Requiem for a sentence

 Phillip Bantz, The Daily Record Newswire

North Carolina Court of Appeals Judge Sam Ervin must be a fan of William Faulkner.

How else to explain the existence of a 153-word sentence with one lonely comma in one of his recent orders?

The line in question can be found on pages 13-14 of State v. McCulloch. It begins with “Although” and ends half an hour later with “so.”

While discussing the decision, one lawyer who was speaking on background called the sentence “one of the worst ever written.”

That may be a little harsh. The sentence is long. Very long. But paste it into Microsoft Word and grammar check doesn’t bat an eye. Not so much as a single green squiggly line calling it out for being a run-on.

That’s impressive.

But it doesn’t make the sentence any more palatable. It’s like trying to chug word stew.

“The minute you read something that you can’t understand,” actor Will Rogers famously quipped, “you can almost be sure it was drawn up by a lawyer.”

Still, Ervin’s got nothing on Faulkner, who managed to have a 1,288-word sentence in his novel “Absalom, Abasalom!”

Ervin declined to discuss his epic sentence because it’s part of a decision that could be appealed, but he confirmed that he is, in fact, a Faulkner fan.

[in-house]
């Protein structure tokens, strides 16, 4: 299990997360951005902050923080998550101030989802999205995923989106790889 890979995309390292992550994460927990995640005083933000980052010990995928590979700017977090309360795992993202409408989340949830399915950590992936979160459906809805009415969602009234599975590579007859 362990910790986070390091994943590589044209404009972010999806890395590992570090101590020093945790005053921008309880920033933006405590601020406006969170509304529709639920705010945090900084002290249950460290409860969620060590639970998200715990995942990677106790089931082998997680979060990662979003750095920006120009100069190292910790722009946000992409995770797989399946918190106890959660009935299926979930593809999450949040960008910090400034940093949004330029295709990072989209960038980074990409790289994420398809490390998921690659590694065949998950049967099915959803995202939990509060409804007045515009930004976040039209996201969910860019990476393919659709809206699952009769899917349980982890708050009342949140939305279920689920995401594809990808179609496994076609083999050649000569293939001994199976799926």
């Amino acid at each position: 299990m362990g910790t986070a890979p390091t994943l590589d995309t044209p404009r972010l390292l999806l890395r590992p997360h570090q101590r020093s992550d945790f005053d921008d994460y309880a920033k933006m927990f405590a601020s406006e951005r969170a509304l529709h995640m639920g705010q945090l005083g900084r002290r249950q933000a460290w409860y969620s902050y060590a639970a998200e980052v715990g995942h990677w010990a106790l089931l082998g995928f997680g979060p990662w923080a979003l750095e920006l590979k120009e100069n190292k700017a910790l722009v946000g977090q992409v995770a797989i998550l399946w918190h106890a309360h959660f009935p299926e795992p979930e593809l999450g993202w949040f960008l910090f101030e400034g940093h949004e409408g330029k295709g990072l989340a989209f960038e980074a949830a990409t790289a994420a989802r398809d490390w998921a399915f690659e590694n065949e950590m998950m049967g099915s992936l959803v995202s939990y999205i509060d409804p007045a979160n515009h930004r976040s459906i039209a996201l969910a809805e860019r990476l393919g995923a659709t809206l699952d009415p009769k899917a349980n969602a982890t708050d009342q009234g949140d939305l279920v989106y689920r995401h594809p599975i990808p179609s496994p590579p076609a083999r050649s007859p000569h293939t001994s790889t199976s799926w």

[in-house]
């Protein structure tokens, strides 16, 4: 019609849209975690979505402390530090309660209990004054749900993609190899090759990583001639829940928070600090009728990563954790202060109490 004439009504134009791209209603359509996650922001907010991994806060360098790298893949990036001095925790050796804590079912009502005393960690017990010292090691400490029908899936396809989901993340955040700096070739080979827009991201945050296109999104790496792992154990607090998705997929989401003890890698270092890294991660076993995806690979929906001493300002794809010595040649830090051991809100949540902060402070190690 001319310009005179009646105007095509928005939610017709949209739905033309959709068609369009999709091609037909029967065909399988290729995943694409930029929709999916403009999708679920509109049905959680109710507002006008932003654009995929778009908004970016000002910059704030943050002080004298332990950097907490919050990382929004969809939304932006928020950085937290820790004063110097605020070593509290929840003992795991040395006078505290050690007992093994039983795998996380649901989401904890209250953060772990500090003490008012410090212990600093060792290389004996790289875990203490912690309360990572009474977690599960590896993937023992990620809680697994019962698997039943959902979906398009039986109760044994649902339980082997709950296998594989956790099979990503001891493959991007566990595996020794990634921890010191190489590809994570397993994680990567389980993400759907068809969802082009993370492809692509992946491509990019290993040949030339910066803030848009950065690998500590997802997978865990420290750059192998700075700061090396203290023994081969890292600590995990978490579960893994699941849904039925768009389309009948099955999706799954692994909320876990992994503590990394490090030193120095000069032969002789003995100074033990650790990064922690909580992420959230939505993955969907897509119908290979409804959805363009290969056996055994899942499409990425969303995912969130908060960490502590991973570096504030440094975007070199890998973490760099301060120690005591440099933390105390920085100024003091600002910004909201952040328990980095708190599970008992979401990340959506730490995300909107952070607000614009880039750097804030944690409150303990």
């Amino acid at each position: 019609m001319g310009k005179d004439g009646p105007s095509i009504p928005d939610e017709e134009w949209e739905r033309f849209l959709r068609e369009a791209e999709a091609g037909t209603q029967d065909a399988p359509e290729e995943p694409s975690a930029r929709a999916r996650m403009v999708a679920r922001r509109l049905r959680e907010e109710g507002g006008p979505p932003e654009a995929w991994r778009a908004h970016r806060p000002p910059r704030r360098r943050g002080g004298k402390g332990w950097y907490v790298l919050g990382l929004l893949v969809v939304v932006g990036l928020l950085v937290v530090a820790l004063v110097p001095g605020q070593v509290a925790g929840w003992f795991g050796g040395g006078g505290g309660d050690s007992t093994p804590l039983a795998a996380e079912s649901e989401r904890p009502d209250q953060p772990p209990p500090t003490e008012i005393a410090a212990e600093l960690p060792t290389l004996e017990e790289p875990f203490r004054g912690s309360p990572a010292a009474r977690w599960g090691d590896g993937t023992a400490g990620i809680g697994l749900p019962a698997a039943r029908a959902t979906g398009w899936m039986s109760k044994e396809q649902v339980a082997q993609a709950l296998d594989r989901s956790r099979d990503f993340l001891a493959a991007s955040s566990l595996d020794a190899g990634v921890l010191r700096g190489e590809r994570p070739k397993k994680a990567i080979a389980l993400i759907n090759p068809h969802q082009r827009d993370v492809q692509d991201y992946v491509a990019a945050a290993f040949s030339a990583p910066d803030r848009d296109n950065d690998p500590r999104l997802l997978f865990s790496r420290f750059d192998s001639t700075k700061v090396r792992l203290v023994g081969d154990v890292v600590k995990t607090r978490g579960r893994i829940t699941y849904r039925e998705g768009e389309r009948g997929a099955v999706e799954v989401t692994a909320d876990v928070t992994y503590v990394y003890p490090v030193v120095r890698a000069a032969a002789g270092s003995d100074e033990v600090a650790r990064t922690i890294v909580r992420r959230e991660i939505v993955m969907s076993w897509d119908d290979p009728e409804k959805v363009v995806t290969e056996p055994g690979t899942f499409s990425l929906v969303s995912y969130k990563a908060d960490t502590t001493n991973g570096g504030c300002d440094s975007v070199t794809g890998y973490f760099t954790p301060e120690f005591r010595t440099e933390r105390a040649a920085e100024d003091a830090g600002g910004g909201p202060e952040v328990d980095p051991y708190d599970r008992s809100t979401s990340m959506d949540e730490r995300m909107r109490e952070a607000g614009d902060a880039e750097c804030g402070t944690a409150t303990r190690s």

“I’ve listed ‘The Sound and the Fury’ as one of my favorite books in a number of questionnaires,” he said.

The McCulloch opinion involved a defendant who pleaded guilty to a slew of drug-related felony charges in district court in Ashe and Wilkes counties. He received suspended sentences, got into some more trouble, and then argued that the court lacked the authority to revoke his probation in some of his drug cases.

It turned out that he was right. When the Ashe County District Court took his plea it used his arrest warrant as the charging document, instead of having a bill of information filed or getting an indictment as required by law.

The mistake, which appears to be isolated, spurred Ervin and the appellate panel to vacate the Ashe probation revocation. The ruling does not prevent the state from re-prosecuting the case.

The case basically is a “hot jurisdictional mess,” according to James Markham, an assistant professor of public law at the UNC School of Government in Chapel Hill. Markham, being an educator, provided a helpful tip to his Twitter followers who might be interested in the ruling.

“The 153-word sentence on pp. 13-14 pretty much sums up the case,” he wrote.


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